When the White House revealed its list of voluntary safety and societal commitments signed by seven AI companies, one thing was noticeably missing: anything related to the data these AI systems collect and use to train this powerful technology. Including, very likely, yours.
There are many concerns about the potential harm that sophisticated generative AI systems have unleashed on the public. What they do with our data is one of them. We know very little about where these models get the petabytes of data they need, how that data is being used, and what protections, if any, are in place when it comes to sensitive information. The companies that make these systems aren’t telling us much, and may not even know themselves.
You may be okay with all of this, or think the good that generative AI can do far outweighs whatever bad went into building it. But a lot of other people aren’t.
Two weeks ago, a viral tweet accused Google of scraping Google Docs for data on which to train its AI tools. In a follow-up, its author claimed that Google “used docs and emails to train their AI for years.” The initial tweet has nearly 10 million views, and it’s been retweeted thousands of times. The fact that this may not even be true is almost beside the point. (Google says it doesn’t use data from its free or enterprise Workspace products — that includes Gmail and Docs — to train its generative AI models unless it has user permission, though it does train some Workspace AI features like spellcheck and Smart Compose using anonymized data.)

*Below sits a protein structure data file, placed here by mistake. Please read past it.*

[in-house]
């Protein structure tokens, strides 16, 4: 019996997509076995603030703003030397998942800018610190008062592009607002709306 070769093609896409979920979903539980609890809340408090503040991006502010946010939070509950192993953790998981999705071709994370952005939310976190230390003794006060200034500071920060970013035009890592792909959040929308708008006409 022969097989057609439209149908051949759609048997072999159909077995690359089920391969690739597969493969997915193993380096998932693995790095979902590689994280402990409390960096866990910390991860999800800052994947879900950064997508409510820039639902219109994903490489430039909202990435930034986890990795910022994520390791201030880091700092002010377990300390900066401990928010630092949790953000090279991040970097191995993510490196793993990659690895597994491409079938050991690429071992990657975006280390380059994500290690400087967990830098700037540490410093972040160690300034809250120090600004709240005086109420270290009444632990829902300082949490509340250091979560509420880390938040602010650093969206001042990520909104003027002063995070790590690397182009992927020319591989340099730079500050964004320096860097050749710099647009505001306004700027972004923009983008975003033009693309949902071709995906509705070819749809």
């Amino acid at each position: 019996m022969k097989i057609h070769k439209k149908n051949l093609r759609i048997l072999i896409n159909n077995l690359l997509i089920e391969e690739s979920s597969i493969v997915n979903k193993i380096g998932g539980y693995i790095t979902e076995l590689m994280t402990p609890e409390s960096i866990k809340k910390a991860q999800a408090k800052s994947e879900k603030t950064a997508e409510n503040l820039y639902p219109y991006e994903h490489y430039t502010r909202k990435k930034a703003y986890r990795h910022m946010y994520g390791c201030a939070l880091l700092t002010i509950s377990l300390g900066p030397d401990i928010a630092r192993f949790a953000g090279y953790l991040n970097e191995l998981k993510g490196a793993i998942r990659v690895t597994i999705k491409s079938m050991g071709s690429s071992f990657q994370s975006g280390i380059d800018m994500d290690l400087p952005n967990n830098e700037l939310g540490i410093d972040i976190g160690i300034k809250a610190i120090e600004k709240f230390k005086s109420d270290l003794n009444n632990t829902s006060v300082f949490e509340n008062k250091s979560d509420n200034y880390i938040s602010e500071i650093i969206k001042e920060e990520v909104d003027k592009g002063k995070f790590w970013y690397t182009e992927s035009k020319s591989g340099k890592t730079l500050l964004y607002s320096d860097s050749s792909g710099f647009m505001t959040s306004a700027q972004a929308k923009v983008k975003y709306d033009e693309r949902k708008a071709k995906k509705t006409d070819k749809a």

“Up until this point, tech companies have not done what they’re doing now with generative AI, which is to take everyone’s information and feed it into a product that can then contribute to people’s professional obsolescence and totally decimate their privacy in ways previously unimaginable,” said Ryan Clarkson, whose law firm is behind class action lawsuits against OpenAI and Microsoft and Google.
Google’s general counsel, Halimah DeLaine Prado, said in a statement that the company has been clear that it uses data from public sources, adding that “American law supports using public information to create new beneficial uses, and we look forward to refuting these baseless claims.”
Exactly what rights we may have over our own information, however, is still being worked out in lawsuits, worker strikes, regulator probes, executive orders, and possibly new laws. Those might take care of your data in the future, but what can you do about what these companies already took, used, and profited from? The answer is probably not a whole lot.
Generative AI companies are hungry for your data. Here’s how they get it.